The swipe is where the similarity ends. Raya is less like Tinder and more like a secret society. You need a member’s recommendations or a lot of friends inside to join, and you have to apply with an essay question. It costs a flat $7.99 for everyone, women and celebrities included. You show yourself off with a video slideshow set to music of your choice. And it’s for professional networking as well as dating, with parallel profiles for each. Launched in March 2015, Raya has purposefully flown under the radar. No interviews. Little info about the founders. Not even a profile on Crunchbase’s startup index. In fact, in late 2016 it quietly acquired video messaging startup Chime, led by early Facebooker Jared Morgenstern, without anyone noticing. He’d become Raya’s first investor a year earlier. But Chime was fizzling out after raising $1.2 million. “I learned the not everyone who leaves Facebook, their next thing turns to gold” Morgenstern laughs. So he sold it to Raya for equity and brought four of his employees to build new experiences for the app. Now the startup’s COO, Morgenstern has agreed to give TechCrunch the deepest look yet at Raya, where the pretty, popular, and powerful meet each other. Temptation Via Trust Raya COO Jared Morgenstern “Raya is a utility for introducing you to people who can change your life. Soho House uses physical space, we’re trying to use software” says Morgenstern, referencing the global network of members-only venues. We’re chatting in a coffee shop in San Francisco. It’s an odd place to discuss Raya, given the company has largely shunned Silicon Valley in favor of building a less nerdy community in LA, New York, London, and Paris. The exclusivity might feel discriminatory for some, even if you’re chosen based on your connections rather than your wealth or race. Though people already self-segregate based on where they go to socialize. You could argue Raya just does the same digitally Morgenstern refuses to tell me how much Raya has raised, how it started, or anything about its co-founder Mike McGuiness who owns LA public relations company the Co-Op Agency beyond that the team is a “Humble, focused group that prefers not to be part of the story.” But he did reveal some of the core tenets that have reportedly attracted celebrities like DJs Diplo and Skrillex, actors Elijah Wood and Amy Schumer, and musicians Demi Lovato and John…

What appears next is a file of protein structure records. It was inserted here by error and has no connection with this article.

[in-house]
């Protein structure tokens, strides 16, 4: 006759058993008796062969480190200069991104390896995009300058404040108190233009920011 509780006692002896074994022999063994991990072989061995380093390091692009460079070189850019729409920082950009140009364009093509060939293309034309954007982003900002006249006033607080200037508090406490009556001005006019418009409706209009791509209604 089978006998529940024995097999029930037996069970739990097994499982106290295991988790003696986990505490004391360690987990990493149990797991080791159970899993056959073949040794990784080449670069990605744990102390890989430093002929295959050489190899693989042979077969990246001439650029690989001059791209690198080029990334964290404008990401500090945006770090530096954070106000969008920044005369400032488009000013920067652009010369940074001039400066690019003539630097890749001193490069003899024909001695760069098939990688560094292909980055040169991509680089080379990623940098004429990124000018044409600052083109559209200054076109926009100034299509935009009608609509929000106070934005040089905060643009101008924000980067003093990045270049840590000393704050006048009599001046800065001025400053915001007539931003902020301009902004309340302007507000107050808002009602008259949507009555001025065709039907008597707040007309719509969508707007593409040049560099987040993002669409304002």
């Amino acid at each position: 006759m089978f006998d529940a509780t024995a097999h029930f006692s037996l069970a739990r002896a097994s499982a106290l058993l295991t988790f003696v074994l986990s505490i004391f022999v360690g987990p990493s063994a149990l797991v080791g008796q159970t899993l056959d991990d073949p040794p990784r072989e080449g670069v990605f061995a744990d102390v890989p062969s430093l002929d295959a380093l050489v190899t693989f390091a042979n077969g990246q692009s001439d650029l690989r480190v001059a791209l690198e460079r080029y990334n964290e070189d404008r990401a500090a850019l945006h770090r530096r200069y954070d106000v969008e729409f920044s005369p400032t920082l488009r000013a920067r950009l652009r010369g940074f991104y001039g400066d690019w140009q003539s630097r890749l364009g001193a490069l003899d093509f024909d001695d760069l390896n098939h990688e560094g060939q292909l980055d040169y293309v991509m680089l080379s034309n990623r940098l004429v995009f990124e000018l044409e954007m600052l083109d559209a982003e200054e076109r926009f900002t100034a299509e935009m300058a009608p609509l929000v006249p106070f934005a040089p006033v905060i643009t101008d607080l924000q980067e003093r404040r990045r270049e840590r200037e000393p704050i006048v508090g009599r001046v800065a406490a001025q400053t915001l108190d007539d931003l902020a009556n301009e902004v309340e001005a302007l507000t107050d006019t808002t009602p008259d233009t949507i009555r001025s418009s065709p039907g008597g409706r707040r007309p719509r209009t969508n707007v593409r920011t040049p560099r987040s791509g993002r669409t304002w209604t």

Source: TechCrunch – Social How Raya’s /month dating app turned exclusivity into trust